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A Dangerous New Anti-First Amendment Ruling …

OBAMA APPOINTEE SEEKS TO STRIP PUBLIC OF THEIR RIGHT TO FILM POLICE Up until last week, every American citizen had the right to photograph or film law enforcement officers as they pleased.  Doing so was deemed to be “expressive conduct” – or free speech expressly permitted under the First Amendment. Technically this right…

OBAMA APPOINTEE SEEKS TO STRIP PUBLIC OF THEIR RIGHT TO FILM POLICE

Up until last week, every American citizen had the right to photograph or film law enforcement officers as they pleased.  Doing so was deemed to be “expressive conduct” – or free speech expressly permitted under the First Amendment.

Technically this right still exists, although a recent federal court ruling has thrown it into some confusion … and created a flood of headlines questioning its validity.

U.S. district court judge Mark Kearney of Philadelphia – an appointee of U.S. president Barack Obama – ruled last week that the citizens may not photograph or film police absent some “expressive purpose such as challenging police actions.”

In other words, they cannot film police for purely observational purposes.

“We find no basis to craft a new First Amendment right based solely on ‘observing and recording’ without expressive conduct,” Kearney’s opinion state.

Really?

Last time we checked, such a right didn’t need “crafting,” it already existed.  Furthermore, confining the public’s right to record law enforcement officers along such narrow “expressive” lines amounts to the effective outlawing of police filming.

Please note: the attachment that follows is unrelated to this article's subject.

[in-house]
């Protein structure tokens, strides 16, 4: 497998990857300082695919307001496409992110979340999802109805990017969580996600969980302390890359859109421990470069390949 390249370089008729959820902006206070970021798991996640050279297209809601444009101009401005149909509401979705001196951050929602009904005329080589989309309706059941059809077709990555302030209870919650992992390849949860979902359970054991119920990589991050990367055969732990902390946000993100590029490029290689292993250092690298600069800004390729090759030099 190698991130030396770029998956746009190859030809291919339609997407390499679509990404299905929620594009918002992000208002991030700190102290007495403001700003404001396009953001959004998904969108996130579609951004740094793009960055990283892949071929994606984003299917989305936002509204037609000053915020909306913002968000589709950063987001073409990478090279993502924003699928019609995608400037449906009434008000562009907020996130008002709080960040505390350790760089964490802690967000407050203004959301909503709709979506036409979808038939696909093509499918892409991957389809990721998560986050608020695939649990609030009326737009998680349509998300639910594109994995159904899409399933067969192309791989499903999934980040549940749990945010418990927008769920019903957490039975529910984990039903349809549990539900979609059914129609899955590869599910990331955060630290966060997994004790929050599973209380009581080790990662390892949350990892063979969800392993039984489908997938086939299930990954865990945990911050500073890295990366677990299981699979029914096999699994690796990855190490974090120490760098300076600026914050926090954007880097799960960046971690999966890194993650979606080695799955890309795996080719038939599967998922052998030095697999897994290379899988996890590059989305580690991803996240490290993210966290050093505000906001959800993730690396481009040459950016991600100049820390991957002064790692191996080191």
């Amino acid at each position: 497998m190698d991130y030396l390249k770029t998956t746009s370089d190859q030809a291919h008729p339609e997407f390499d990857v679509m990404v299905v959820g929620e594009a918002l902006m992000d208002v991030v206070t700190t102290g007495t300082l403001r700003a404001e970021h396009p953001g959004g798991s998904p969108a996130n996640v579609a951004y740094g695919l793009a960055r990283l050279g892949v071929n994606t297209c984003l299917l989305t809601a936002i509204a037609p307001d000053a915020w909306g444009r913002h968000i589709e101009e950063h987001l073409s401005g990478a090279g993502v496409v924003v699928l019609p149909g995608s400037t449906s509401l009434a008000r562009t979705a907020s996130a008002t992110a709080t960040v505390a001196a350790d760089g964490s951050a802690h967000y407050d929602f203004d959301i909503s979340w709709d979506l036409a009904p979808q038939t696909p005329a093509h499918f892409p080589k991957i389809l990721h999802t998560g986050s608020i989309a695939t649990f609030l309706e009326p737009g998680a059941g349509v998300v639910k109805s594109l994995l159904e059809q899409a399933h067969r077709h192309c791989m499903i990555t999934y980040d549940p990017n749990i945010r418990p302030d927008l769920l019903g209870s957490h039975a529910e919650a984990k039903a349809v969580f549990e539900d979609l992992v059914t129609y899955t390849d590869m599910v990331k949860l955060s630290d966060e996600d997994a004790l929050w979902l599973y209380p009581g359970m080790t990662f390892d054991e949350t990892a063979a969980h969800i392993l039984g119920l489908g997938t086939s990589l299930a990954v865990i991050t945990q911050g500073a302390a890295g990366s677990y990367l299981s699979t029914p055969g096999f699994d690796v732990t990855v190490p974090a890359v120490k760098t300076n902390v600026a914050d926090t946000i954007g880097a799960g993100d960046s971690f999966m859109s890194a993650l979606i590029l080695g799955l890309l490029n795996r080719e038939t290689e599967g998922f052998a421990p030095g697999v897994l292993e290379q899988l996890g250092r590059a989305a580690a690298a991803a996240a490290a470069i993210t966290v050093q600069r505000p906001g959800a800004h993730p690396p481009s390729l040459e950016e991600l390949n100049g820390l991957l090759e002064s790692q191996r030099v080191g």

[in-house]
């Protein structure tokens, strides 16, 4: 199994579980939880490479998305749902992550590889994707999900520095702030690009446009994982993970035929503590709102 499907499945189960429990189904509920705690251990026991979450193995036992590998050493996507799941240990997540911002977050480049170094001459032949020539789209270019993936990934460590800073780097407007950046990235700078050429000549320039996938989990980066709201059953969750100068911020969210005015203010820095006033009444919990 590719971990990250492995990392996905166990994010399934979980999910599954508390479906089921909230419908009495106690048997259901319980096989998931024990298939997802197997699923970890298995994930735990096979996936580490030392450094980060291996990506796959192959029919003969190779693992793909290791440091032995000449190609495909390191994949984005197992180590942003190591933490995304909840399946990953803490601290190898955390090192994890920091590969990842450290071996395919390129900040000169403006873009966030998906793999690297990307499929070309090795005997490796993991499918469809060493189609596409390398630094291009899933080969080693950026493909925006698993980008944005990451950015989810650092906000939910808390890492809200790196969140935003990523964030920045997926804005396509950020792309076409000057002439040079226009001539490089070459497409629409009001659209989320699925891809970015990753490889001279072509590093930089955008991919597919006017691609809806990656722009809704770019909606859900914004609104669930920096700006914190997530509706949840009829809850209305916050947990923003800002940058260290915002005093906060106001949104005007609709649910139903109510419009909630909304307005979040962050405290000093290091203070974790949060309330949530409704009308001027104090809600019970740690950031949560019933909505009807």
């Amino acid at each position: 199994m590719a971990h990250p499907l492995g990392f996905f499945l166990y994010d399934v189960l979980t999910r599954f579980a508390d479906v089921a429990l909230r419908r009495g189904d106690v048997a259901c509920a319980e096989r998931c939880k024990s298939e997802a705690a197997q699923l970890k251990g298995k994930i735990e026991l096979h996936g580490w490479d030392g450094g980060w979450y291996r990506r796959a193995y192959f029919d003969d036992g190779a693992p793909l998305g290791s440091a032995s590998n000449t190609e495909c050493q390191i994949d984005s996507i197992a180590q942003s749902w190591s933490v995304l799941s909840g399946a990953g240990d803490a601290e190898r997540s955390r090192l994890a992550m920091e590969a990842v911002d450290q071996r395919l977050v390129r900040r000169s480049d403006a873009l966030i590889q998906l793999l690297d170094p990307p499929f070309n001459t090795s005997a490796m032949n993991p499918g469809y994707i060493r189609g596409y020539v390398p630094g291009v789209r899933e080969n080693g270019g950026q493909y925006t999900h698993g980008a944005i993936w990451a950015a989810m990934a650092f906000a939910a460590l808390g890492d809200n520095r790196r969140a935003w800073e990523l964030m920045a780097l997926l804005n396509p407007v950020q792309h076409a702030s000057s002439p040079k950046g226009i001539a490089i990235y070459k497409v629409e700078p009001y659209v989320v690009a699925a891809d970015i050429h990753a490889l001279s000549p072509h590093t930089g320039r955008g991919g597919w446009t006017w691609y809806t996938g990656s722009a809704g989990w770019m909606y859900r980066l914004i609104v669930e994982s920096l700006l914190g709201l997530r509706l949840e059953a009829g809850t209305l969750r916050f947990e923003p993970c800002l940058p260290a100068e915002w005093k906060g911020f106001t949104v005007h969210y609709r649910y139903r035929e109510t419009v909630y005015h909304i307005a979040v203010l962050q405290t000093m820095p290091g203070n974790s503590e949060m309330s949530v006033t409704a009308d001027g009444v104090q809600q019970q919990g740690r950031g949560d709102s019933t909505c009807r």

In fact one of the challenges Kearney’s opinion addressed involved someone whose camera was seized by law enforcement after videotaping another person’s arrest.

Experts blasted the ruling – and indicated it would likely be overturned when the case reached the U.S. third circuit court of appeals.

“The First Amendment protects silent gathering of information (at least by recording in public) for possible future publication as much as it protects loud gathering of information,” UCLA law professor Eugene Volokh said in response to the ruling.

Meanwhile the American Civil Liberties Union (ACLU) indicated it would file a suit to protect the public’s right to film police.

“The ability to criticize and hold accountable our public officials is critical to the First Amendment,” the organization stated.

We concur …

South Carolinians know better than most the importance of being able to film police in the aftermath of last spring’s fatal shooting of Walter Scott by North Charleston, S.C. police officer Michael Slager following a routine traffic stop.